France has set to expect the tight race for the twelve presidential elections. On Sunday, April 10, the first round of poll was completed; and the second round seems to be conducted on April 24, 2022.
President Emmanuel Macron and far-right rival Marine Le Pen made it to the runoff on April 24 in the much-anticipated competition for leadership of Europe’s second-largest economy.
Voter turnout at 5:00 pm CET was 65 per cent, several points lower than what it was at that time in the last election in 2017.
Critical points on the first round of France’s presidential election:
- French President Emmanuel Macron and far-right rival Marine Le Pen have qualified for trance’s presidential election runoff.
- Several candidates have called on their supporters to vote against the far-right in the runoff election on April 24, including Yannick Jadot, Anne Hidalgo, and Valérie Pécresse.
- Far-left leader Jean-Luc Mélenchon came in third in the first round of the election, just a few points behind Marine Le Pen.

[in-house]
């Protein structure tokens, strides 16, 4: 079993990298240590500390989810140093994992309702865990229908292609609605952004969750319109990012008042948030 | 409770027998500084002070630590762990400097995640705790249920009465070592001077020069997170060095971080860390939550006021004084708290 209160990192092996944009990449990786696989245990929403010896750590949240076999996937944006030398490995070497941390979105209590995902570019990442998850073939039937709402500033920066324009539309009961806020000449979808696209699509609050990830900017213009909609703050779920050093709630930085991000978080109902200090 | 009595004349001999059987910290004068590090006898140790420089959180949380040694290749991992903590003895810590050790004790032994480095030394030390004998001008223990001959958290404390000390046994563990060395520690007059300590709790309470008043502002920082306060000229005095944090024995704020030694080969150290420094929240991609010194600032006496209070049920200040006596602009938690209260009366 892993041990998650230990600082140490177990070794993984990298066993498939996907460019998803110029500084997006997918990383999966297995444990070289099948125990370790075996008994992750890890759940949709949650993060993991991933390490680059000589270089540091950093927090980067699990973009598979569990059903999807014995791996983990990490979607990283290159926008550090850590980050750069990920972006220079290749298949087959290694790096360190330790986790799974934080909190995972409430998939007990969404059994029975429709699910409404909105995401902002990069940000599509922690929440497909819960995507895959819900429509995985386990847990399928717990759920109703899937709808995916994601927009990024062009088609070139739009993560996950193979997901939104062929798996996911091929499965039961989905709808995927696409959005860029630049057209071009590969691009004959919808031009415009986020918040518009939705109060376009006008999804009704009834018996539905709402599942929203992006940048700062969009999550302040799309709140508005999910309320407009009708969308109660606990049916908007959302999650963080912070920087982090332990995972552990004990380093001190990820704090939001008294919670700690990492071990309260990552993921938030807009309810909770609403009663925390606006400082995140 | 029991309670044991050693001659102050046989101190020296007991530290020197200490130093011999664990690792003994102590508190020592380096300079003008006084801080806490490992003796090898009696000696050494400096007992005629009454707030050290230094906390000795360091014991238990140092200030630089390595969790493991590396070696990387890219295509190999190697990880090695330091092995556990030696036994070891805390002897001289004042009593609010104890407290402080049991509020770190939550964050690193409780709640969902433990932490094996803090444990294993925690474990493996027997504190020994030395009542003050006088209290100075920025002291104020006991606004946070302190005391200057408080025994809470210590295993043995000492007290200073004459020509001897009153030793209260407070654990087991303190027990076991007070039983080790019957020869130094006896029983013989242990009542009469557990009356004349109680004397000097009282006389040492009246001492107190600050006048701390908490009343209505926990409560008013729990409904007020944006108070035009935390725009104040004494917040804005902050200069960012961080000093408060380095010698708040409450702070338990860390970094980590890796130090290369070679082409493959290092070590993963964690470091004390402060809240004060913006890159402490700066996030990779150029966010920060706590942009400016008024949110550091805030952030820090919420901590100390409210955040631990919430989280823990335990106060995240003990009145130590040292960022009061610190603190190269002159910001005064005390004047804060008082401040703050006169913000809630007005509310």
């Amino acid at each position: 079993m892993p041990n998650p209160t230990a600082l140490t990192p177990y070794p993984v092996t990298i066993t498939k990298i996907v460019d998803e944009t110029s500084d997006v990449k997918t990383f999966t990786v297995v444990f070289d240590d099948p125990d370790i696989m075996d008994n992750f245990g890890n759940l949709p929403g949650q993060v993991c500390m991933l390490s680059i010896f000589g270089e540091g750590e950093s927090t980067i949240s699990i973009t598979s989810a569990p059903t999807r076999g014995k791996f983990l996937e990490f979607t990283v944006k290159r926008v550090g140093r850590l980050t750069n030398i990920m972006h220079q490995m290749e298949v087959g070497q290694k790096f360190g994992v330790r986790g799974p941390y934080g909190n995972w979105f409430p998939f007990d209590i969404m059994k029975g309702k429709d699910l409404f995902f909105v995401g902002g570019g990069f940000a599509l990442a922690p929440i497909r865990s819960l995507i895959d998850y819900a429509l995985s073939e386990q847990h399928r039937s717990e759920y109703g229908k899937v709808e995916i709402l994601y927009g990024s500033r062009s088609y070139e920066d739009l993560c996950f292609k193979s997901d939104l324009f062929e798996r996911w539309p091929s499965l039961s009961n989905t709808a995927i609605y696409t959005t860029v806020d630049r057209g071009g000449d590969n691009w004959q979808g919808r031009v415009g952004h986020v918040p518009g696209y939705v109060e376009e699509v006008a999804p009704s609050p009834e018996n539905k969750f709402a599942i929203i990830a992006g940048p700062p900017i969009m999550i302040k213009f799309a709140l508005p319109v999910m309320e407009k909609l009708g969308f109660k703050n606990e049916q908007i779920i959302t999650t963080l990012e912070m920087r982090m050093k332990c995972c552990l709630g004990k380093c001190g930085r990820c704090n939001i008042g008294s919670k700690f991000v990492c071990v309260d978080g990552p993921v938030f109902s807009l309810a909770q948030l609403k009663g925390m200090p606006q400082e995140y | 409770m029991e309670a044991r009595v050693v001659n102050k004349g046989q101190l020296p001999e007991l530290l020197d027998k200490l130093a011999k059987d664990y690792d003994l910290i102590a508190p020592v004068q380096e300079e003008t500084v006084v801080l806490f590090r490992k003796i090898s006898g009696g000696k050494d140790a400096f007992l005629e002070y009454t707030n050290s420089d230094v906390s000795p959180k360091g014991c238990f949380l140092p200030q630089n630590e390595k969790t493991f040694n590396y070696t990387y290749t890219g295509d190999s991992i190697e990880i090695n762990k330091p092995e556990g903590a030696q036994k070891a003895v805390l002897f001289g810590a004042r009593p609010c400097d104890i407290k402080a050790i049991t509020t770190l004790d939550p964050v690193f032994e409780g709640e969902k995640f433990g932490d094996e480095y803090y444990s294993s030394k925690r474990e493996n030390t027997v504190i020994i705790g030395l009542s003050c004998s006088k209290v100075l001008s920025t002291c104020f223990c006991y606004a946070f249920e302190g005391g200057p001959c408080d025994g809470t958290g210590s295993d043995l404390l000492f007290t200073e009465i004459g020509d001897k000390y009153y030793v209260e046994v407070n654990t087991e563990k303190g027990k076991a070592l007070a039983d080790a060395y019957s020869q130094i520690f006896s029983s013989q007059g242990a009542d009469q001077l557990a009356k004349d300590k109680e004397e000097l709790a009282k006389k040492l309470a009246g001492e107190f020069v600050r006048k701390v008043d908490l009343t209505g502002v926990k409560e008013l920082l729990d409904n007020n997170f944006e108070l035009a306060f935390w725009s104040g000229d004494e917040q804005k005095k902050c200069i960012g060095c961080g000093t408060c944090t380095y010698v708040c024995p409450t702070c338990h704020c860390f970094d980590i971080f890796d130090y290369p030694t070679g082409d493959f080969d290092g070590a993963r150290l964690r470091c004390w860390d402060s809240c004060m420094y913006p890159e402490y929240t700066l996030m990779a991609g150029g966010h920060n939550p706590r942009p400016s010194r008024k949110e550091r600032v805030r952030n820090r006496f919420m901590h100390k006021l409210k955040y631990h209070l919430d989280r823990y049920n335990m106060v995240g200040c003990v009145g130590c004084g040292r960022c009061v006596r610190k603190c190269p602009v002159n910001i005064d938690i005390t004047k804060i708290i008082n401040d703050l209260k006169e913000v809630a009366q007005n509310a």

- France’s traditional left and right parties have ‘collapsed almost completely’, an expert informed the election results. Both the Socialists and Republicans looked set to receive under 5% of the vote, which means they would have to pay for their campaign costs.
- The abstention rate was at 25.16%, which is high for a presidential record but not a record.
- Here are six takeaways from the first round of France’s presidential election.
- How does the election system work? Here’s a look at how the vote works.
- The French president is afforded more powers than other European presidents. Here’s a rundown of how the Fifth Republic works.
- From inflation and the war in Ukraine to COVID-19 and the environment, there are a lot of topics that have played a role in the first round of this election.